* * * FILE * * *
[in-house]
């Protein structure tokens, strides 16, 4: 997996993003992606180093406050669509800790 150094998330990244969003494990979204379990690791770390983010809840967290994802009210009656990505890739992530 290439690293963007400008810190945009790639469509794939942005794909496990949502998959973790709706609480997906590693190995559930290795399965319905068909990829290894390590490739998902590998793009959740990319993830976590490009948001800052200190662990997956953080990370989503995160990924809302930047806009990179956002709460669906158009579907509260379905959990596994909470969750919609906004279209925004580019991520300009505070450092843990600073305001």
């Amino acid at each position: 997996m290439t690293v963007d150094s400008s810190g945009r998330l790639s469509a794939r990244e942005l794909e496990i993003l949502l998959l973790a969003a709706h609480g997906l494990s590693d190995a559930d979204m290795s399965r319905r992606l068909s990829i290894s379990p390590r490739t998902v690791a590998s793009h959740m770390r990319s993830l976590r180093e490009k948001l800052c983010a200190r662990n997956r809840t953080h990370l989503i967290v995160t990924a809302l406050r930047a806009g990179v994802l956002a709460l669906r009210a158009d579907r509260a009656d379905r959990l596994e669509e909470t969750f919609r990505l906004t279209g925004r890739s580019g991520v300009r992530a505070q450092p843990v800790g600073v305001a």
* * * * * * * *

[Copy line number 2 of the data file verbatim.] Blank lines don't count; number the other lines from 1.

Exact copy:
């Protein structure tokens, strides 16, 4: 997996993003992606180093406050669509800790 150094998330990244969003494990979204379990690791770390983010809840967290994802009210009656990505890739992530 290439690293963007400008810190945009790639469509794939942005794909496990949502998959973790709706609480997906590693190995559930290795399965319905068909990829290894390590490739998902590998793009959740990319993830976590490009948001800052200190662990997956953080990370989503995160990924809302930047806009990179956002709460669906158009579907509260379905959990596994909470969750919609906004279209925004580019991520300009505070450092843990600073305001």